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Budget cuts stall dozens of building projects

Dec. 16, 2012 - 02:03PM   |  
By ANDY MEDICI   |   Comments

Plummeting budgets have left billions of dollars in construction and renovation projects only partially funded — and in some cases only partially finished.

The eight-phase, $750 million renovation of the 80-year-old Herbert Hoover Building in Washington, which is owned by the General Services Administration but serves as the Commerce Department headquarters, began in 2008 to shore up crumbling interior and exterior fixtures and modernize the information technology infrastructure.

Now, due to budget cuts, renovations slated to be finished in 2021 are indefinitely delayed until $454 million is found to cover remaining costs.

GSA is responsible for hundreds of millions in future construction, but the agency lacks the budget to finish them, GSA’s inspector general said in an October assessment of agency challenges.

“As a result, the completion of these projects will likely be postponed indefinitely,” the IG report said.

The IG said GSA must determine how to best use the completed sections of its partially renovated buildings and plan to pay more in the future to finish the projects.

“In the long run, project costs will rise due to inflation and the additional costs associated with remobilizing halted projects,” the IG said.

GSA spokesman Dan Cruz said the agency will continue to seek funding for future phases of projects and will work with agencies to update plans based on available funds.

GSA’s funding for construction projects plummeted from $894 million in 2010 to $82 million in 2011 and $50 million in 2012.

The renovation budget dropped from $414 million in 2010 to $280 million in 2011, holding steady at $280 million in 2012. GSA asked for $494 million for 2013, but it has only $280 million under the continuing resolution, which runs until at least March.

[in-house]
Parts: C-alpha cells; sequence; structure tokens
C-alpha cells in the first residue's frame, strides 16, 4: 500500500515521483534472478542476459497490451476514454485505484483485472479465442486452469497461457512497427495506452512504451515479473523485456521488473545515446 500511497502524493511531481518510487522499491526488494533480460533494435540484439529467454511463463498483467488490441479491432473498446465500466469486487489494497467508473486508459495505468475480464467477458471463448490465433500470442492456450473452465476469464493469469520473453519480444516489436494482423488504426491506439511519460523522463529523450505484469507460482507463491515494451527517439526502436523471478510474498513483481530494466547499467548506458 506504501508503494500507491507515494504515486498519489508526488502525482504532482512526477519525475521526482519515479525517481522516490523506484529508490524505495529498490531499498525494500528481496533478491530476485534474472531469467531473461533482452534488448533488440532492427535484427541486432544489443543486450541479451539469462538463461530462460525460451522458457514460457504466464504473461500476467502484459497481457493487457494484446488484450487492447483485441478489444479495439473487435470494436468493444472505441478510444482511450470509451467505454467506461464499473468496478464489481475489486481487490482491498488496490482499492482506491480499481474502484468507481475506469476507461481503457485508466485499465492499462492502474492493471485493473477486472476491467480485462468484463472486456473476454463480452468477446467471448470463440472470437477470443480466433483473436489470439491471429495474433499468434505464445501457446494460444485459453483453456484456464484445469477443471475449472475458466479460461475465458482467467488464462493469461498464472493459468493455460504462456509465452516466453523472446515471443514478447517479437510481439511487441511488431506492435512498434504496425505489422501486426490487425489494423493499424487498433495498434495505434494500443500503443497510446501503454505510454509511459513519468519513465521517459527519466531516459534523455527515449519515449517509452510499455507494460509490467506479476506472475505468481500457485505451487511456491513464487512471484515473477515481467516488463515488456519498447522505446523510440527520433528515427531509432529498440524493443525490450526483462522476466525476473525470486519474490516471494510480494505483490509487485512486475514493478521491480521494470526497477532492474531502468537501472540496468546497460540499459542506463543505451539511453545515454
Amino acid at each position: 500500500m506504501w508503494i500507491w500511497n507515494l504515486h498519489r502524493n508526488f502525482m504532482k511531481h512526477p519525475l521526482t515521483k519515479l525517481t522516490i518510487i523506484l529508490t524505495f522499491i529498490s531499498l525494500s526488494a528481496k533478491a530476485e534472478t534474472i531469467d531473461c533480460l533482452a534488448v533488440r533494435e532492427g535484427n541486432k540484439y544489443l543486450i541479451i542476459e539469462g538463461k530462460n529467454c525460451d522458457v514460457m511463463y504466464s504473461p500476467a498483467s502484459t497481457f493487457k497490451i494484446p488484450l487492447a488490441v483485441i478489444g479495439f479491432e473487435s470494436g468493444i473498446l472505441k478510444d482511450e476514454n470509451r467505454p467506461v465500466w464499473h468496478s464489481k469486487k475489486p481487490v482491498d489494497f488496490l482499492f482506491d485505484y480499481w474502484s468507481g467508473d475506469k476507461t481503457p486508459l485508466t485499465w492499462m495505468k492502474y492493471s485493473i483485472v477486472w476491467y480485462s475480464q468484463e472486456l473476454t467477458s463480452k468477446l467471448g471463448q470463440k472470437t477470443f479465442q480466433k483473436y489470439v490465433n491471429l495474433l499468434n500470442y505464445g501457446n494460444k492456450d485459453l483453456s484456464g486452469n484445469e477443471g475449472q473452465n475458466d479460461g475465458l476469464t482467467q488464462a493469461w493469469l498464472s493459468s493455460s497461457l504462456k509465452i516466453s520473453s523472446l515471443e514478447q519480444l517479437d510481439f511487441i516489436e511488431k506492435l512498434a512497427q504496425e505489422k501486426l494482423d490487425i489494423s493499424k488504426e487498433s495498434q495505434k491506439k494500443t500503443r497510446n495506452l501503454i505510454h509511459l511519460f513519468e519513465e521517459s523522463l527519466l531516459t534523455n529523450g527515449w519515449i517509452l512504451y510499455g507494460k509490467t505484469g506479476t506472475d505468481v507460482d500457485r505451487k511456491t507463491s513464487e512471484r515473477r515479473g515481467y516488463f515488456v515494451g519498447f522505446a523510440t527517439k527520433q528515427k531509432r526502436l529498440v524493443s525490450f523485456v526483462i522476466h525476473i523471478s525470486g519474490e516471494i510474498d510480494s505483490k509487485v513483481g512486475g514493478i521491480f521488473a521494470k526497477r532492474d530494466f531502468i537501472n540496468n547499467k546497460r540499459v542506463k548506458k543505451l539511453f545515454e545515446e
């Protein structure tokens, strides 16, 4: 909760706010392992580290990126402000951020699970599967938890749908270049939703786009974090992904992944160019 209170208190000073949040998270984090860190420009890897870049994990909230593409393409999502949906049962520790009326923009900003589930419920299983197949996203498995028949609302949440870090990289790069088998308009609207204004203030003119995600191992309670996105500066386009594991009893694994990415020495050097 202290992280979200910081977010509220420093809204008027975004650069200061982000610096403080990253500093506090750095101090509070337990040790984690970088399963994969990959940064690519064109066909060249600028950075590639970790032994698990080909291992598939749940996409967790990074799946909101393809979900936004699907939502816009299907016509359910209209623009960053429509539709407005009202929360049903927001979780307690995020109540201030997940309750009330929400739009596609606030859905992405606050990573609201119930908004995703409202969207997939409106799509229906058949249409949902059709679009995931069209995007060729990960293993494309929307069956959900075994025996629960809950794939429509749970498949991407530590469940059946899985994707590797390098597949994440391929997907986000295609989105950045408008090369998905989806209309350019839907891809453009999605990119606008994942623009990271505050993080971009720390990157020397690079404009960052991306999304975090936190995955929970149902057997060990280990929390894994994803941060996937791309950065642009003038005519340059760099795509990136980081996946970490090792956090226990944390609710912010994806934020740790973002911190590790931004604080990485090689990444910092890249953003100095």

Other GSA projects facing indefinite delays include:

• Consolidating the Department of Homeland Security headquarters offices on the site of the former St. Elizabeths Hospital campus in southeast Washington. The initial plan called for the $3.45 billion project to be completed in 2016, but the cuts have driven up the cost of the project to $4.06 billion and pushed completion to 2022.

And that estimate is optimistic because it assumes that GSA and DHS will receive about $2.5 billion more in funding — the agencies have already put $1.5 billion toward the project.

While the Coast Guard will be able to move into its completed headquarters on the St. Elizabeths site as scheduled this spring, dozens of other planned DHS buildings will remain unfinished. That means DHS must renew short-term leases throughout the area until employees can move to the headquarters campus.

• Modernizing the Prince Jonah Kuhio Kalanianaole Federal Building and Courthouse in Honolulu. GSA received $117 million for the first phase of the renovation. But it failed to get from Congress the $199 million it asked for in fiscal 2012 for the second phase.

GSA has been working to break the logjam caused by funding cuts. Its strategies include offering exchanges of old properties for renovations or new construction.